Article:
Native browser extensions for link checking and malware blocking
Time Machine volume protection
No active ransomware detection
Couldn’t initially disable parental control mode after enabling
Doesn’t automatically install browser extension
Expensive for features relative to top pick and other competitors
Version 6.2 of Bitdefender now performs as well as you’d expect, given its high marks from security labs, but the software still needs a better-organized app interface and improvements to its parental-controls feature. Its ransomware detection also has room to grow.
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If you look at the lab ratings for Bitdefender Antivirus for Mac, you could easily assume that the software package nails its focus on malware protection. It received the highest possible detection scores from AV-TEST and AV Comparatives: 100 percent from AV-TEST for detection of macOS potentially unwanted applications (PUA), and above 99 percent for identifying Windows malware.
But those scores don’t tell the whole story. When I tested version 6.1 of this software, Bitdefender fared poorly against downloaded and decompressed macOS malware. However, after that review, Bitdefender released version 6.2, which adds 200MB of free VPN service as part of the subscription price. An update fixes one of the bugs we found, the company says, and I confirmed that. Accordingly, we’ve opted to review this updated version due to timing and the fix for a bug we found significant.
Bitdefender also provided more detail and a testing script for two file-protection features which are poorly explained within the app, and which were disabled by default at installation. While the app’s main screen warns about some security features being turned off, it still doesn’t for these.
Update 01/18/2019: The current “2019” version of Bitdefender adds support for macOS Mojave, but does not otherwise make significant changes that would affect this review or score.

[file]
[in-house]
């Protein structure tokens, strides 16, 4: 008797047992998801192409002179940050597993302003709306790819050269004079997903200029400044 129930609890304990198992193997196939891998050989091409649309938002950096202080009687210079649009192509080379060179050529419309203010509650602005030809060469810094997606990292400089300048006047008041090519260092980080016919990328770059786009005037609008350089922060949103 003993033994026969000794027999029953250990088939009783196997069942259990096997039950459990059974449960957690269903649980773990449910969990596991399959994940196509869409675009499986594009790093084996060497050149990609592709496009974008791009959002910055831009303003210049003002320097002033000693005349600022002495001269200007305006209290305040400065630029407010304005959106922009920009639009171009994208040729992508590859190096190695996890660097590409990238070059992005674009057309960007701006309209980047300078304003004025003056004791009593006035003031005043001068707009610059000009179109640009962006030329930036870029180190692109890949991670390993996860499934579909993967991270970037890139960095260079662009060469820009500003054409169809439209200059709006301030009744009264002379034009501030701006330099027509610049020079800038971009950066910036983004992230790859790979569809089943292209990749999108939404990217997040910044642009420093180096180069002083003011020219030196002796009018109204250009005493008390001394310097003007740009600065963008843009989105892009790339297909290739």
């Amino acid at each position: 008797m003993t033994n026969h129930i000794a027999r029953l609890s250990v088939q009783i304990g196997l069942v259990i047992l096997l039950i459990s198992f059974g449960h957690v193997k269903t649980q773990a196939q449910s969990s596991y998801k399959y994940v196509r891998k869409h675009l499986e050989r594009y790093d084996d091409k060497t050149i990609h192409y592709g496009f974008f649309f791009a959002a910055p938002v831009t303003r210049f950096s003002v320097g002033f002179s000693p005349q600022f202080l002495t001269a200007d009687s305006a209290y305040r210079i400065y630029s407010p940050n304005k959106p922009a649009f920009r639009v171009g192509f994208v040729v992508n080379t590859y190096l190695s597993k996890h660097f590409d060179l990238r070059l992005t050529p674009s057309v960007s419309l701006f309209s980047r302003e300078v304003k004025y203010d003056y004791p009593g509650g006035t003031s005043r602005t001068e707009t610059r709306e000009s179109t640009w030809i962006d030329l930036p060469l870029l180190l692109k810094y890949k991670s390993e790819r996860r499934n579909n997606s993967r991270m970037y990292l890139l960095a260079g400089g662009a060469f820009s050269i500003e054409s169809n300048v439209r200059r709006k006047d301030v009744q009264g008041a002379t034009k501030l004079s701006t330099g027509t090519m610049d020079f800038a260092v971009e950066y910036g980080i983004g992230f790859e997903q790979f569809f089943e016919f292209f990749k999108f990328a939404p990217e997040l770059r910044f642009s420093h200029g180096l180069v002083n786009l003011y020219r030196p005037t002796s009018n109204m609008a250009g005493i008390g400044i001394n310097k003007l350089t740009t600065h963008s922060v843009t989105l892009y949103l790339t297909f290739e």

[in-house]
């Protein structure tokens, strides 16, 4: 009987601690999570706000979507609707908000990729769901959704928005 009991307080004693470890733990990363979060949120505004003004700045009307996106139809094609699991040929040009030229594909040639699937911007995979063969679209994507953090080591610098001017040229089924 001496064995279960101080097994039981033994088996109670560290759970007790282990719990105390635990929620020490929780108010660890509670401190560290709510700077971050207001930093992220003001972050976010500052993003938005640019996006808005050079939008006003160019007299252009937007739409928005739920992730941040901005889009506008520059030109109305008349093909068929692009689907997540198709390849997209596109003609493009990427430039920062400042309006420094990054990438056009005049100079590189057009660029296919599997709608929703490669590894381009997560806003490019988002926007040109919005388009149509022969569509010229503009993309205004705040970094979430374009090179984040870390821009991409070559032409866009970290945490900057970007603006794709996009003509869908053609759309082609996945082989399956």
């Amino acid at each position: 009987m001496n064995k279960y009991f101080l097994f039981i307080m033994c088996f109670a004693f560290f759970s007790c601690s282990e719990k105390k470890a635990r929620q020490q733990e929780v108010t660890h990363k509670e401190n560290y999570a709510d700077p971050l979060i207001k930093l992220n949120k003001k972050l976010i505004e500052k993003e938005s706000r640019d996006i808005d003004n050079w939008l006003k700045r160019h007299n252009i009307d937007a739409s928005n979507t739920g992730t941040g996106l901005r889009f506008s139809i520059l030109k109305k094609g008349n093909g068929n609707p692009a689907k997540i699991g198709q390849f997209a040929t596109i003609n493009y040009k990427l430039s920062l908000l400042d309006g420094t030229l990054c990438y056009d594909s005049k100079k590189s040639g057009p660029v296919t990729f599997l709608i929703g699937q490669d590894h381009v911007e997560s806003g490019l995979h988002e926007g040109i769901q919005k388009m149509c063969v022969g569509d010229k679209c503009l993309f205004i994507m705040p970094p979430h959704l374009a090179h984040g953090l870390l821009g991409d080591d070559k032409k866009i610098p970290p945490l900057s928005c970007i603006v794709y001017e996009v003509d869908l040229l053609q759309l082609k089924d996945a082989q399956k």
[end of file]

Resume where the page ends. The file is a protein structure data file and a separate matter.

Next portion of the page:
In our previous review of version 6.1, Bitdefender’s anti-malware monitoring didn’t stop me when I decompressed macOS malware from the Objective See archive, nor when I tried to launch it. A manual “Custom Scan” operation had to be performed to recognize the malware.
With version 6.2, however, as soon as I expanded the encrypted archive, Bitdefender instantly recognized the malware, moved it into quarantine, and displayed a notification about what had happened. Disabling its protection, expanding the archive, and then re-enabling it also resulted in an immediate quarantine of malware files. This behavior is what I’d expect and marks a substantial improvement.
In both versions 6.1 and 6.2, the default setup doesn’t activate the Safe Files feature, which provides passive ransomware protection. You must dig into the software’s preferences and turn it on manually. The company says an installation wizard should offer both Safe Files and the Time Machine protection option (which we’ll discuss next) as optional features a user can enable.
When Safe Files is turned on, it prevents apps from creating, modifying, or deleting anything within protected folders; the starting set encompasses Desktop, Documents, Downloads, and Pictures. You can add others, but ransomware typically targets only files created by users, as those require fewer permissions to modify.
Apple’s apps are all exempted from Safe Files automatic blocking, and there’s no way (or, really, reason) to block them. I tested an Apple-signed third-party app, Bare Bones’s BBEdit, and it was automatically approved and shown in the Safe Files apps list. That approval behavior also can’t be modified, but you can set Bitdefender to block third-party signed apps after their first attempt to access a protected folder. You can also manually add and remove apps from the list and set them to approved or blocked. All unsigned third-party apps are blocked by default.
To test this feature, I ran a piece of known ransomware from the Objective See archive with Bitdefender’s real-time scanning feature disabled (as that would prevent its expansion and launch) but Safe Files turned on. Safe Files correctly blocked the app. However, I also tested a simple Terminal-based “bash” shell script, which uses a command-line ZIP compression tool, and the script and the ZIP compression and encryption weren’t stopped: macOS’s Unix tools are signed by Apple. Because the script wasn’t known malware, it also wasn’t blocked by the anti-virus database in Bitdefender.